Can running shoes be used for walking?

They can make us run faster and have a myriad of biomechanical features to support our foot landing – but when we decide to go slower, can running shoes be used for walking?

Running and walking involve different types of movement. When walking, one foot always stays on the ground, but when running, there is a moment when both feet are in the air. So choosing the best shoes for walking may not be as easy as putting on an old pair of running shoes.

A study of differences in muscle function during walking and running published in the Journal of Biomechanics (opens in a new tab) concluded that running produced greater power in certain leg muscles, particularly the soleus, hip and knee extensors. But all other muscle groups distributed mechanical power and provided support and forward propulsion in the same way when walking. and functioning. There seems to be some overlap in how muscles work when we walk and run.

We spoke to Matt Hart, Sports Podiatrist and Chief MSK Podiatrist at ACE Feet in Motion (opens in a new tab)to find out if running shoes can be used for walking.

What are the main differences between walking shoes and running shoes?

Person tying shoelaces on a hiking shoe

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Hart says it’s important to understand the difference between walking/hiking shoes and everyday sneakers.

“In general, walking/hiking shoes have a more resistant and protective upper layer to protect the foot and ankle from rain, stones, mud, brambles and twigs when walking,” he explains. -he. The upper can be at ankle height and above the ankle to provide more or less support around this area. The midsole is also harder and more durable and the tread has deeper lugs for better grip on muddy or rocky terrain.

In comparison, general trainers, such as Skechers, tend to feel more comfortable due to their soft, cushioned midsole and inner lining. However, this softness and flexibility can cause problems as it does not provide support around the foot and ankle. Hart says these types of shoes can actually increase stress on joints and soft tissues, depending on a person’s biomechanics or injuries.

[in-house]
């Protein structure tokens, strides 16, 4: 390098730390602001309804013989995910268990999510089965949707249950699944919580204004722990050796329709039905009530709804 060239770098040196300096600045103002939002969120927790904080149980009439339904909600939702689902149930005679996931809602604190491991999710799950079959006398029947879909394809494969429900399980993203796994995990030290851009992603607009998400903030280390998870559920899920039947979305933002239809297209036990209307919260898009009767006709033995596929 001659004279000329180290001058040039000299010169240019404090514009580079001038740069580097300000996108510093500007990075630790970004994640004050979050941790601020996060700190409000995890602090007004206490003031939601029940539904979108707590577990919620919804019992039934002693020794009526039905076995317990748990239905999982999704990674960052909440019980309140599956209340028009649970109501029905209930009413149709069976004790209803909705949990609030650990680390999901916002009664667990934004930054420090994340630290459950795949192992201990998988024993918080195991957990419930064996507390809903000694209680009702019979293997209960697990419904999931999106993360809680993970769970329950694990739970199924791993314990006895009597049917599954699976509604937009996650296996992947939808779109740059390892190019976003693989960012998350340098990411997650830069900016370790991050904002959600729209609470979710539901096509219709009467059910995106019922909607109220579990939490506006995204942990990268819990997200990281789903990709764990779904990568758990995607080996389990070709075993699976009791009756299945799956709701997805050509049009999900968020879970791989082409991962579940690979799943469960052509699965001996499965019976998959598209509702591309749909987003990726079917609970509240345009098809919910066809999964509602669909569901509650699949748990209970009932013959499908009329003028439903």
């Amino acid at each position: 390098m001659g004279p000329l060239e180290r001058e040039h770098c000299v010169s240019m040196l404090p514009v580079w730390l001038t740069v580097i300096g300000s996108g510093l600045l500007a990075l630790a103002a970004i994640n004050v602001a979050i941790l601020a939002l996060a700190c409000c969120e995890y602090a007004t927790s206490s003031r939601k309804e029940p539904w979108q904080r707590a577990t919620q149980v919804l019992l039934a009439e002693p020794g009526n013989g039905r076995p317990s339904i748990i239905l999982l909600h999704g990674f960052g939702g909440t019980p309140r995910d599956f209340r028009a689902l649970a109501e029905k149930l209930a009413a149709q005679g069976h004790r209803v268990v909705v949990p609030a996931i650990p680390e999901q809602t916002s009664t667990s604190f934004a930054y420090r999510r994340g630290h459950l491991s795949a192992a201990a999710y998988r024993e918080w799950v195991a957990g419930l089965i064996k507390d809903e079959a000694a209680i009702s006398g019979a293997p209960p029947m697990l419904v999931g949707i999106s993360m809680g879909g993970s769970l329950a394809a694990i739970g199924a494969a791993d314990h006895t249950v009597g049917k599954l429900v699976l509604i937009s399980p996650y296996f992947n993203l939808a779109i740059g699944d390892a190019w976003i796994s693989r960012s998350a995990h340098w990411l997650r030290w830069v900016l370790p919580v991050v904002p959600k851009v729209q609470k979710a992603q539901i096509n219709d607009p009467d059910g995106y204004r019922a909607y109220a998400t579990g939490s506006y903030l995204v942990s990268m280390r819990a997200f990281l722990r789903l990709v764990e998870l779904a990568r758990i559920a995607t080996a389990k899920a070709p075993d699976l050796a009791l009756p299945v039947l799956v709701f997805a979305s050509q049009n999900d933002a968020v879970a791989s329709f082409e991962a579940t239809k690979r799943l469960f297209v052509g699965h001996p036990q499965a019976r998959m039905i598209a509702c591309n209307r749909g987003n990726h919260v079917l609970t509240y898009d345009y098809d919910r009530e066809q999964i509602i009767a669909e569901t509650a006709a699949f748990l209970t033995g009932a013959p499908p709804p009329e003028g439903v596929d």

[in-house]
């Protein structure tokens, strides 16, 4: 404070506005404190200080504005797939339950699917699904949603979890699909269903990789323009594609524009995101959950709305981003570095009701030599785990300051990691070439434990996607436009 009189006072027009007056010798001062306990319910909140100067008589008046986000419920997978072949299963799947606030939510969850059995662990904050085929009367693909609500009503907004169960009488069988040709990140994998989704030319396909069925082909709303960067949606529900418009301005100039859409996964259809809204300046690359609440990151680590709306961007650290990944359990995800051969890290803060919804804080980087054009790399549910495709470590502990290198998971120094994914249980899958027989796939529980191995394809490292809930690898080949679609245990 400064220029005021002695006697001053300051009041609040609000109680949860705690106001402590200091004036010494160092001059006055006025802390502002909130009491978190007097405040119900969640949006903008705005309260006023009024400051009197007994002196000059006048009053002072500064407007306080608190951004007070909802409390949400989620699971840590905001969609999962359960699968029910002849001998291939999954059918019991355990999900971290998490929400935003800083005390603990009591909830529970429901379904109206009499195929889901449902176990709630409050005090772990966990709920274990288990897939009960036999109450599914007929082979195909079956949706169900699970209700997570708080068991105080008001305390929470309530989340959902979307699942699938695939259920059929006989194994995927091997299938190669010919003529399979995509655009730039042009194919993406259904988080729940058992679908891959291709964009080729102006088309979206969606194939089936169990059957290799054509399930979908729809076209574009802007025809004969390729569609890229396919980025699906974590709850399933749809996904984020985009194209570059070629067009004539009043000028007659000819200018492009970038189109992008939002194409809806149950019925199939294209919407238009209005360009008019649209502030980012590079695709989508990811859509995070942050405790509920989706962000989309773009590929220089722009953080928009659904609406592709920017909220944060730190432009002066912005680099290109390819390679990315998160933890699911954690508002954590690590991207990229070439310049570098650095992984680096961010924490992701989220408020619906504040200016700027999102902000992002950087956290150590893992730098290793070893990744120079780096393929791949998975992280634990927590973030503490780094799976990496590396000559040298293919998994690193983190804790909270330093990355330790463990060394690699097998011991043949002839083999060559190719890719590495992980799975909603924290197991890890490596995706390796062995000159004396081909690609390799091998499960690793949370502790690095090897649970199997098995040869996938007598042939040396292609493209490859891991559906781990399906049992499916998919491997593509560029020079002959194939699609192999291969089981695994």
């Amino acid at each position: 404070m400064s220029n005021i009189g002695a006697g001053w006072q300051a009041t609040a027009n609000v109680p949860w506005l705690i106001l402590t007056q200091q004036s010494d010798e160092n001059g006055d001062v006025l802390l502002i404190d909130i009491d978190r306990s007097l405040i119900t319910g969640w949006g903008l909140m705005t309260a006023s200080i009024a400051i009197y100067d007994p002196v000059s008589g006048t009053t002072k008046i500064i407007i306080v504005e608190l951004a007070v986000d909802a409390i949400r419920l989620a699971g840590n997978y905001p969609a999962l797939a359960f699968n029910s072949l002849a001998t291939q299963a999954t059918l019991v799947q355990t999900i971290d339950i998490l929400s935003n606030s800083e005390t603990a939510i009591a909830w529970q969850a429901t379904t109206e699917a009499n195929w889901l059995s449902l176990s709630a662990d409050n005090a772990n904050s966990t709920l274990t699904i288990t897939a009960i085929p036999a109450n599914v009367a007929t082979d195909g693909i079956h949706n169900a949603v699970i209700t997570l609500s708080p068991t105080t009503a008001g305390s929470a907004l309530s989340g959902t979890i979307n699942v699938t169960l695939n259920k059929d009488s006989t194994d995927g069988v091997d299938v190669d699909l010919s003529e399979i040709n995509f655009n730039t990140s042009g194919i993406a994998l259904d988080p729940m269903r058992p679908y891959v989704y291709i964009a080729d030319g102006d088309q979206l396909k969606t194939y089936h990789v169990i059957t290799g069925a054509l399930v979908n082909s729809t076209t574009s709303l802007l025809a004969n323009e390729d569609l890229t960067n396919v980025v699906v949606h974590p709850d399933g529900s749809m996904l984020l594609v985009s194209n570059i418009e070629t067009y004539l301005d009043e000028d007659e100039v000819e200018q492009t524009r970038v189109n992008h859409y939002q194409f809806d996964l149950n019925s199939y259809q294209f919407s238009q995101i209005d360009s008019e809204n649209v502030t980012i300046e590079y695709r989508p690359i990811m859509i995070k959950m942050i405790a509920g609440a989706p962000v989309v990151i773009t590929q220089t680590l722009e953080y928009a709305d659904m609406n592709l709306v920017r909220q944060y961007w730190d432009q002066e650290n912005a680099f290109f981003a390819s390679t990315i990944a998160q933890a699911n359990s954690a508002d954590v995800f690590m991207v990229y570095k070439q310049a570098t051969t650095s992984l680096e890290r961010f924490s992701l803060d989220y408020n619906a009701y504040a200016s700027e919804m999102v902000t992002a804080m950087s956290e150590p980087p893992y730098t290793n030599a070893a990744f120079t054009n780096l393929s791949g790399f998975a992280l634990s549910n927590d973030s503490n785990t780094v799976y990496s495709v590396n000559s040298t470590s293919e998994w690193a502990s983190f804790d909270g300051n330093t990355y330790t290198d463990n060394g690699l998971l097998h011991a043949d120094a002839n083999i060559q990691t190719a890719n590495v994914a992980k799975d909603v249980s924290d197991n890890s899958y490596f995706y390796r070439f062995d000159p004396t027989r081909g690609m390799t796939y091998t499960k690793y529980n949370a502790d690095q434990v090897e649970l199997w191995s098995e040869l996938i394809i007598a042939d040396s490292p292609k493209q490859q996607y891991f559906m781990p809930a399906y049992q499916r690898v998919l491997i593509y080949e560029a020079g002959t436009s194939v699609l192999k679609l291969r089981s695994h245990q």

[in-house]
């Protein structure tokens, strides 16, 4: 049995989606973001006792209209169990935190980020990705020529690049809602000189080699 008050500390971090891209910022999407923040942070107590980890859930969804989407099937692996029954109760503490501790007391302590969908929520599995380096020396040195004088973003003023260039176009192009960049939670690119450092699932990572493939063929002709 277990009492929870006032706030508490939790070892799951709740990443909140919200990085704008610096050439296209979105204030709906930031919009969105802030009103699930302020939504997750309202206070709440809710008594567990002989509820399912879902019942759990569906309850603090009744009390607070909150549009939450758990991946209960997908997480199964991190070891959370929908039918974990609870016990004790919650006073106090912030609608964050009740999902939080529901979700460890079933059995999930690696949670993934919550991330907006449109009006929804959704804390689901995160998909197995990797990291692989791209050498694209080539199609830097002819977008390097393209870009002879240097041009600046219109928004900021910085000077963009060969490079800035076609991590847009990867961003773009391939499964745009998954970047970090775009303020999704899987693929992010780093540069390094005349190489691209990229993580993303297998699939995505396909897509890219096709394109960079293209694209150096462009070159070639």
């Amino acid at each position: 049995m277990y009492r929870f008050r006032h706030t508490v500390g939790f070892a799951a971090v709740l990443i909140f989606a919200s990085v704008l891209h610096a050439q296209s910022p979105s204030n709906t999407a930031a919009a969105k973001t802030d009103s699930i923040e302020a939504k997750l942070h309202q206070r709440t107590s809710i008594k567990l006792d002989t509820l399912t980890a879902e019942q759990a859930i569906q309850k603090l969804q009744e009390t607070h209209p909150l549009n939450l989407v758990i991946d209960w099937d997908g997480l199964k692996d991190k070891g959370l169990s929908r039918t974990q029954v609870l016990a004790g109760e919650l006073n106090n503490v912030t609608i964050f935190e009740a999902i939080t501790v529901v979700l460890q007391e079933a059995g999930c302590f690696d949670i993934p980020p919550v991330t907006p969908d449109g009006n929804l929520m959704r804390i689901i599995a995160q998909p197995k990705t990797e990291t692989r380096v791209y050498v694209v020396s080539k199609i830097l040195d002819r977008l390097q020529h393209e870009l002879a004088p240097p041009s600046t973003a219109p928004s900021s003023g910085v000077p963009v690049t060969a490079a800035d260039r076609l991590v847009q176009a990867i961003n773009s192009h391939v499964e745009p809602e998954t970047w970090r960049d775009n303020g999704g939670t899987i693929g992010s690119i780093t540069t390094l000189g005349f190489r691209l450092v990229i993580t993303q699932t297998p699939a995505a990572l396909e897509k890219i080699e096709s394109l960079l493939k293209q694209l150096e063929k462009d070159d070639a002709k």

Sizing is also often a challenge with these types of shoes as they are usually only available in full sizes rather than half sizes and one width. This reduces the possibility of a correct fit and space to accommodate the natural swelling of the foot while walking.

Two people in running shoes

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When it comes to running shoes, the design is different from hiking and everyday sneakers. A running shoe has a more breathable top layer that helps keep feet from getting hot and a lighter, flexible upper, which is one-piece, reducing the risk of chafing or chafing the seams. They come in half sizes and multiple widths, making them more suitable for every wearer.

Running shoes have a number of different features, such as supportive features (dual-density medial display, guide rails, midsole flare, reinforced heel counters, increased longitudinal flex stiffness). Some also include forefoot rockers which can help people with reduced range of motion in the big toe joint, reduced ankle dorsiflexion, Achilles tendon issues and pain in the ankle. plantar heel.